Sergeant Reckless, the Military Mare
By Kathy Smith
Sergeant Reckless was a small Mongolian mare who held official rank in the United States military. She was estimated to be three or four years old when purchased by the United States Marine Corps for $250 in October 1952. She was trained to be a pack horse and used to carry ammunition and supplies for the Recoilless Rifle Platoon of the 5th Marine Regiment.
But it wasn’t long before Sergeant Reckless proved herself to be much more than just a pack animal. She quickly learned to navigate the treacherous terrain of the Korean War, carrying supplies and evacuating wounded soldiers to safety without hesitation. She often travelled to deliver supplies on her own, without a handler. In fact, she became so vital to the unit that they renamed themselves the “Reckless Rifle Platoon.”
On one particularly harrowing day, Sergeant Reckless made 51 trips to the front lines, carrying over 9,000 pounds of supplies and ammunition. She was hit by shrapnel twice, but she refused to stop working. She even made the trip up and down the steep and rocky hills with a wounded soldier on her back.
Sergeant Reckless was also known for her incredible ability to sense danger. On several occasions, she would refuse to move forward when she sensed an incoming enemy attack. Her instincts saved countless lives.
Sgt Reckless with her primary trainer, US Marine Sergeant Joseph Latham, who taught her battlefield survival skills such as how not to become entangled in barbed wire and to lie down when under fire. She learned to run for a bunker upon hearing the cry of “Incoming!”
Sergeant Reckless was more than just a loyal and brave animal. She was also a beloved member of the unit. The Marines were very fond of her, feeding her treats like beer, Coca-Cola, and scrambled eggs. They even built her a special tent to sleep in, and she was allowed to roam freely through the camp.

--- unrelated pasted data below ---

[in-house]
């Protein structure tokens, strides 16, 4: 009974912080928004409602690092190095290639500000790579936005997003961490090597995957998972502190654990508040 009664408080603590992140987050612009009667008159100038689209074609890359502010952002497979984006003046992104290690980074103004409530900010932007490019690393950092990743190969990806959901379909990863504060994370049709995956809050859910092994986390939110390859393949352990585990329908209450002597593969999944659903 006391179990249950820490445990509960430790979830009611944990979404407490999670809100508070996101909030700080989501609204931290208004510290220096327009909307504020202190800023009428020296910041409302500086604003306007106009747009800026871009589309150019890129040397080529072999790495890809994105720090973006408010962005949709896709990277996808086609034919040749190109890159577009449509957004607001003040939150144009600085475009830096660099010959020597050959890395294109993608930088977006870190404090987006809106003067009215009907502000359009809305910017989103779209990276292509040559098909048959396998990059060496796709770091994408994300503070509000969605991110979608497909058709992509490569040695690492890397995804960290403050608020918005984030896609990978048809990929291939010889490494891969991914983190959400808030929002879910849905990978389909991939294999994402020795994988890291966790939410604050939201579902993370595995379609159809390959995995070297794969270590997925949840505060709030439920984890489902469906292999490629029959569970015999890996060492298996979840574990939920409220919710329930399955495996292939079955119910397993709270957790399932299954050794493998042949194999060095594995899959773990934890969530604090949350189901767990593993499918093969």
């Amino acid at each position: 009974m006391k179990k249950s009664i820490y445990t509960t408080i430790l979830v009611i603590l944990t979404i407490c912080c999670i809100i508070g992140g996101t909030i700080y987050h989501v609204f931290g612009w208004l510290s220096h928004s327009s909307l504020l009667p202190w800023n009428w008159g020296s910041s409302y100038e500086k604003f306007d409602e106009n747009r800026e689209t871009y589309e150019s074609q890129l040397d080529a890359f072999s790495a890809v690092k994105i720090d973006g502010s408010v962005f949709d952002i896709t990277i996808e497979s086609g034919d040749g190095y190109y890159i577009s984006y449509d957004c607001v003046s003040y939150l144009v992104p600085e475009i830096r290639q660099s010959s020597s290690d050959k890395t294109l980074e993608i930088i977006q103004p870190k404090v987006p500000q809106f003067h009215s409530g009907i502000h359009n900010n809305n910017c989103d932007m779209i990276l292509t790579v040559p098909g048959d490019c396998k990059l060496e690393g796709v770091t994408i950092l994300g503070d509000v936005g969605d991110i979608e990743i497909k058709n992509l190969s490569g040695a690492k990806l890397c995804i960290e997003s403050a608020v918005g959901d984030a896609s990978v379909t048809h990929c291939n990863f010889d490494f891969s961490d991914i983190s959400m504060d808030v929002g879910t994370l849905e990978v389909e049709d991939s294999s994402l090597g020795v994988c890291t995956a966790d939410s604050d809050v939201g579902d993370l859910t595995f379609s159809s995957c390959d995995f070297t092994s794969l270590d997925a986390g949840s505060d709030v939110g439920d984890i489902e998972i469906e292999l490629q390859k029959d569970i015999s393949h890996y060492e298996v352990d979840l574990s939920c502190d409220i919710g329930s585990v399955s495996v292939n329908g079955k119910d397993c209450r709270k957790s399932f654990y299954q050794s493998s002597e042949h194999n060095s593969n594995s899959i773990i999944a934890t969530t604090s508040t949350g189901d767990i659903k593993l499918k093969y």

Related: In Memory of a War Horse
After the Korean War, Sergeant Reckless retired to Camp Pendleton, California, where she lived out the rest of her days. She passed away in 1968, but her legacy lived on. She was the first animal to be officially promoted to the rank of Sergeant in the United States Marine Corps, and she received many awards including two Purple Hearts. She was recognized by LIFE Magazine as one of America’s 100 all-time heroes.
Sgt Reckless at pasture in retirement at Camp Pendleton, California.
In 2013, a bronze statue of Sergeant Reckless was unveiled at the National Museum of the Marine Corps. The statue, which was donated by the Semper Fidelis Society, depicts Sergeant Reckless carrying a wounded soldier to safety. It serves as a testament to the incredible bond between humans and animals, and the sacrifices that both are willing to make for each other.
Today, Sergeant Reckless is remembered as a true hero and an inspiration to all those who knew her. She will always be remembered as a symbol of the bond between humans and animals, and the incredible things that can be achieved when we work together.
Related: Bunny, World War 1 Horse Hero
Main Photo: Sgt Reckless, a highly decorated US Marine Corps artillery horse in the Korean War, with a 75mm recoilless rifle. During one battle she was loaded with six recoilless rifle shells and the first time one was fired she went straight up in the air with all four feet off the ground. When she landed she was shaking, but her handler calmed her down. The second time the gun fired she merely snorted. By the end of the day she was calm and even took an interest in the operation of the weapon.